"Satiate your hunger. Read Lulu."

    Well, a lot of those are just plain nonsense.

    There are so many non-begging tag lines that could be used to promote buying instead of publishing.

    This is what Amazon say  when Searched for - "Books at Amazon. The Amazon.com Books homepage helps you discover great books you'll love without ever leaving the comfort of your couch."

    Which just about sums it up.

     Amazon has managed to split identities. Amazon store, Createspace POD.

    I think it's because they are literally separate places, but linked. Createspace came along later than Amazon itself, whereas Lulu has always been a self-publishing POD place.

     Lulu needs to find a way to do the same.

    I fully agree.

  • Em_PressEm_Press Professor
    Kevin, instead of just dissecting and criticizing, offer suggestions, ideas. Your "nonsense" is nonsense to me. Complete.
     A citizen of the world.

  • Em_Press said:

    Paul, have you used it as an author?
    I started a membership and created a store to test Shopify and develop our help documentation, but the store isn't public.

    Skoob_ym said:
    Okay, I ran the digest/philo-cover version through Xpress and ordered one, but I don't see an option to allow others to buy directly -- i.e. to put it into their shopify stores -- nor a place to set pricing. Color me confused.

    Xpress did run very smoothly and nicely, and it was very simple to use; also the cover preview gave a much better image for safety margins and bleed. Kudos on the design of the interface.
    At this moment, there isn't an option to link from xPress to Shopify. We've got a version in the works that does allow you to connect from your xPress account, but we had to establish the app in Shopify and get it working before we could complete the work to connect from xPress directly.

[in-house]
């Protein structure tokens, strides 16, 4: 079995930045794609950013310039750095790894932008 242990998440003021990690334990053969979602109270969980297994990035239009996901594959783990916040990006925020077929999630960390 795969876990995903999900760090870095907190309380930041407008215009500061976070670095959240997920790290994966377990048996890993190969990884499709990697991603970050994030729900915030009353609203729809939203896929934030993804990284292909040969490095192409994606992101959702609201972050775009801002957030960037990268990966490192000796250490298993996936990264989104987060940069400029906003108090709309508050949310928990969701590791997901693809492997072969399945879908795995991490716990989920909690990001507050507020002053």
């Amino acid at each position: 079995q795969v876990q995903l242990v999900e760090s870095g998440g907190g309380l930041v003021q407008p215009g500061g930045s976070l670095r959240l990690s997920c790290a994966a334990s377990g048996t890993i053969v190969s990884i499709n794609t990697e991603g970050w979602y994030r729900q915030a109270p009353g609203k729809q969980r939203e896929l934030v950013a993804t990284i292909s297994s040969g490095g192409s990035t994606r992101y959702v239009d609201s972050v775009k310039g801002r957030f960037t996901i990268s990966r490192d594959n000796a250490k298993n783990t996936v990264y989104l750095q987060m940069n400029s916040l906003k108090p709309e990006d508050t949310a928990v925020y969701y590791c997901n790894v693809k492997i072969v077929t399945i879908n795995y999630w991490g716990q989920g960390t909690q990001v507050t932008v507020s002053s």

Glad you liked the wizard though! I would say its one of the biggest accomplishments of Lulu in recent memory, so we're all pretty excited about it. There will be a store front connection for xPress eventually too, but that might be a little farther off.

    Em_Press said:
    I think a video tutorial on how to use lulu x press and the Shopify app from a to z would be helpful. 
    Our app page on Shopify has three videos linked at the bottom that walk through the process.
    The reason we don't have better material currently is that we actually need the app to go live before we could put together FAQ/tutorials. Our test versions and the sandbox we can use to connect simply didn't provide the functionality we needed to make useful help content.

    That said, last week was almost entirely absorbed for me with creating that content. We've got a "Beginner Guide" and an FAQ page on xPress in the works. The guide is going over to our design team today (I say, full of hope) and should be in a usable form by week's end. The FAQ requires an update on xPress to add, so that might be the week after before we have it going.

    We'll be doing our best to trouble shoot here and through support too, so don't hesitate with the questions.
    Em_Press said: